You have the word "Cushite" here translated "Ethiopian" [Numbers 12:1].  Now let’s look at it.  Just exactly where is the country of Cush?  When the Bible refers to Cush, Cush, C-u-s-h, where is Cush, Cush?  Well, back here in the second chapter of Genesis, for example, you will have the naming of the four rivers in Eden.  You have Pison that runs through Havilah; you have Gihon, that runs through Ethiopia; you have Hiddekel, which runs through Assyria; then you have the Euphrates [Genesis 2:10-14].  Now all those rivers arise in Eden and from thence part into four heads.  Now, how in the world you could ever get one of those rivers starting in Eden, in Mesopotamia where the fountain head of Euphrates runs, how you could ever get that river down across the Red Sea and into the central eastern part of Africa would be a mystery to me; you’d just have a very difficult time doing it.  So this land of Cush, this land of Cush does not refer then just to what you know today as Ethiopia; but it refers to an Asiatic country.  Now, you will find as you begin studying that word "C-u-s-h," "Cush," which is translated "Ethiopia," you will find that it is a very indeterminate geographical area, very indeterminate.  Sometimes it refers to this place and sometimes that place.  Now Cush is the eldest son of Ham [Genesis 10:6]; and his son is named Nimrod [Genesis 10:8]; and Nimrod was the builder of Babylonia and Babylon [Genesis 10:9-10].  And he built the first great Babylonian empire.  So, the land of Cush, here almost certainly refers to an Asiatic country somewhere around the Mesopotamian part of that part of Asia.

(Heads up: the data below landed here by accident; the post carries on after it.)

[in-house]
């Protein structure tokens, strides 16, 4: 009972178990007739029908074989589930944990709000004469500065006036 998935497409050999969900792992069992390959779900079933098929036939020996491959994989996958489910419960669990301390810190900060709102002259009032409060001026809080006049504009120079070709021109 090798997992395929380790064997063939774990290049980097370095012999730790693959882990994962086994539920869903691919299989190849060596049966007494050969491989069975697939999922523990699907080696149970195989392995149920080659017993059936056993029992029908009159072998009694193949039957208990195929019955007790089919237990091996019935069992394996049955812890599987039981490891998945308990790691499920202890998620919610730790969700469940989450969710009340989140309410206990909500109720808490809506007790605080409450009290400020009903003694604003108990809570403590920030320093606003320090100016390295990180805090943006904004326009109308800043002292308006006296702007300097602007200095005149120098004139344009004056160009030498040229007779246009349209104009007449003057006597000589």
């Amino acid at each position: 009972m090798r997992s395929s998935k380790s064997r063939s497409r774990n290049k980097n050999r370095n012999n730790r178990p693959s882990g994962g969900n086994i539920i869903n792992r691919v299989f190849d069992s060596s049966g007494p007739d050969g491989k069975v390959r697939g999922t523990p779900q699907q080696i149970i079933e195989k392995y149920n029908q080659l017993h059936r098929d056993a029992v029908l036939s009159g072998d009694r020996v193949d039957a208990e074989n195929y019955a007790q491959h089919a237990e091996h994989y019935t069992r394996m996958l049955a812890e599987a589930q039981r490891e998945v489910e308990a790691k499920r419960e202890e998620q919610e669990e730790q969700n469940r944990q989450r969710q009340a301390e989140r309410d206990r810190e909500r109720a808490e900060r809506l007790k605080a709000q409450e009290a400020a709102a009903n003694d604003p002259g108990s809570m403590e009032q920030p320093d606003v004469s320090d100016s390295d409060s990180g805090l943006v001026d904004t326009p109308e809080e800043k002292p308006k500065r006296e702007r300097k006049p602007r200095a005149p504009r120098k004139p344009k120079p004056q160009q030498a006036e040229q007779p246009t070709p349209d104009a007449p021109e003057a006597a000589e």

Now, when you come to the study of these tribes and these nations in that ancient time, you will find that because of the migrations of those ancient peoples that here will be called a land and a city after a people, and here will be called a land and a city after a people, and there will be called a land and a city after a people as they migrated.  Now these Asiatic Cushites, and they were translated into the Greek "Ethiopian," Herodotus uses that word "Ethiopia," translating this word "Cushite," and he refers the word "Ethiopia" to all of the Asiatic peoples, all the nations of Asia.  Herodotus calls them all Ethiopians.  The word in Greek for "burn," to burn is aitho, and the word in Greek for "face" is ops so aitho ops – sunburned – they were brown-skinned people.  So far as we know, the Hebrews never knew of a Negro race; not until late, late times.  So far as we know, all of these people were brown-skinned.  They are described as brown-skinned, and the word "Ethiopia" referred to these Asiatic nationals as "brown-skinned."